I'm using Restangular to do several simultaneous calls to the server. Restangular returns promises for each action, each one of them needs to do something with its specific return, and once all 3 are complete and their .then functions have completed, I need to perform another function.

Is this the right way to do promises in this instance?

var a, b, c;

a = service1.getList(...).then(function A(data) { do something; $log.debug('a'); return 'a';});
b = service2.getList(...).then(function B(data) { do something; $log.debug('b'); return 'b';});
c = service3.getList(...).then(function C(data) { do something; $log.debug('c'); return 'c';});

$q.all([a,b,c]).then(function wrapUp(values) { $log.debug(values); do something after functions A, B,and C above have finished;}

I don't know if $q.all() will run at the very end of A,B, and C, or if it could race in front of the last function. Will wrapUp() ALWAYS be called last?

Note the A,B, and C are the functions called after promises a,b, and c are completed.

The values array passed to wrapUp appears to be the the return values from A,B and C. However, in my console, functions A logs 10 times, and then function B logs 10 times, then function C and function wrapUp are both logging 10 times (alternating).

The 10x logging seems like something is broken....., and the feared race condition appears to be a possibility....

Can someone explain what is going on here?

Chrome Dev Console

  • I ve tested your scenario and it is working very well, there should be another situation, how do you trigger this one maybe we should look into that? here your scenario in restangular template plnkr.co/edit/Wp0FEVz8iwOyXf84pZ8h?p=preview – Poyraz Yilmaz Mar 28 '14 at 7:26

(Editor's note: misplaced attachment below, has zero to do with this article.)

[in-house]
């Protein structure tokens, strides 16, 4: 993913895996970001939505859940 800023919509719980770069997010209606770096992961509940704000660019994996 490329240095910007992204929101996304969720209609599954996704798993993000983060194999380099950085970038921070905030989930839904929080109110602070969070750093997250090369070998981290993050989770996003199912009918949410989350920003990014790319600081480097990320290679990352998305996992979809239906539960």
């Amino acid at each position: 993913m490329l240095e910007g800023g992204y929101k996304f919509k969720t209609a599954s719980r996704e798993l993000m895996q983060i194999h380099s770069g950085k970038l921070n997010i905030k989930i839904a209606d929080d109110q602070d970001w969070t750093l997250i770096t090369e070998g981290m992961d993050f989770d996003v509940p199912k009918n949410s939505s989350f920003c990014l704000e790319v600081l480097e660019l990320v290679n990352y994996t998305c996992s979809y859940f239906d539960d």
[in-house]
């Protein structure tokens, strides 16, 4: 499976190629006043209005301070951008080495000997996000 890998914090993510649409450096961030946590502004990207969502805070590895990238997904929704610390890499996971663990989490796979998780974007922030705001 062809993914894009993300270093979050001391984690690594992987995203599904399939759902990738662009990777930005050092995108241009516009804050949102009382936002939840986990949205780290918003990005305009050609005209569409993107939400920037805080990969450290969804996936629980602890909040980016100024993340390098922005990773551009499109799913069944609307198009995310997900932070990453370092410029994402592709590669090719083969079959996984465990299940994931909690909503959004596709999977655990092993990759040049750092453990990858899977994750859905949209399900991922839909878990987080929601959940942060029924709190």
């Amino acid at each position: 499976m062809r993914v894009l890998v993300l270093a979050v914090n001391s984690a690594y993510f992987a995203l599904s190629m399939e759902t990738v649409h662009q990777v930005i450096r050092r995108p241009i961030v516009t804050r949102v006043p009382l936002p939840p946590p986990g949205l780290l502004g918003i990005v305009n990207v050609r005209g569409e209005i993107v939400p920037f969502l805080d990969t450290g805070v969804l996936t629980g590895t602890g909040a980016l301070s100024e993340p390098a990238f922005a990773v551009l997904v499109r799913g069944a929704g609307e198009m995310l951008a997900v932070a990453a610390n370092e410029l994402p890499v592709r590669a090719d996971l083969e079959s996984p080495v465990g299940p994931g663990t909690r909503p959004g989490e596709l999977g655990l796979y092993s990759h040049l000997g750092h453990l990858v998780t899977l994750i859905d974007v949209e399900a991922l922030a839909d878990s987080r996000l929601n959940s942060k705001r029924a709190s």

• ng-grid appears to be the culprit, Somehow even though this handler is called 10 times restangular only sends 3 requests to the webserver (as expected) The 10 responses for for each of the attempts. Does restangular combine requests that are identical and just add them to the promise it gave back to the first request? – boatcoder Mar 28 '14 at 12:00
up vote 7 down vote accepted

Is this the right way to do promises in this instance?

Yes, it is.

The 10x logging seems like something is broken....., and the feared race condition appears to be a possibility....

Can someone explain what is going on here?

It's actually not broken. Like you suggest $q.all waits for all promises to complete.

In:

 $q.all([a,b,c,d]).then(function(){
     // yes, this only runs after all of the promises fulfilled
 });

Here is what happens:

You have a loop that runs 10 times:

  • A calls from the entire loop all fulfill instantly.
  • B calls from the entire loop all fulfill instantly.
  • C call resolves
    • The promise composed of the $q.all for that instance of a,b,c for the a (already resolved) the b (already resolved) and now the c - fulfilled.
  • Next c call resolves
    • The promise composed of the $q.all for that instance of a,b,c for the a (already resolved) the b (already resolved) and now the c - fulfilled.

And so on.

The only guarantee you have is that inside the loop that instance of $q.all([a,b,c] will fulfill after its local a,b and c. Nothing else, nothing more.

If you want to hook on the aggregate promise of all the return values, you can of course perform a $q.all on all ten of them.

  • I was going to say, I have no loop because I only make 3 network calls, but I went back and added logging to the function that does this triple promise and lo and behold ng-grid is calling my change function 10 times with rowItem.selected...... Somehow even when my row change handler is called 10 times back to back, I only make 3 network calls......., yet get 10 "successful responses". – boatcoder Mar 28 '14 at 11:55
  • Yea, ng-grid is the culprit in the 10 times thing here. Has to do with how they are handling ngGridEventData, firing multiple times for a single replace of an array source. – boatcoder Mar 28 '14 at 12:31
  • That's likely the angular cache at work, you can turn it off :) – Benjamin Gruenbaum Mar 28 '14 at 13:21

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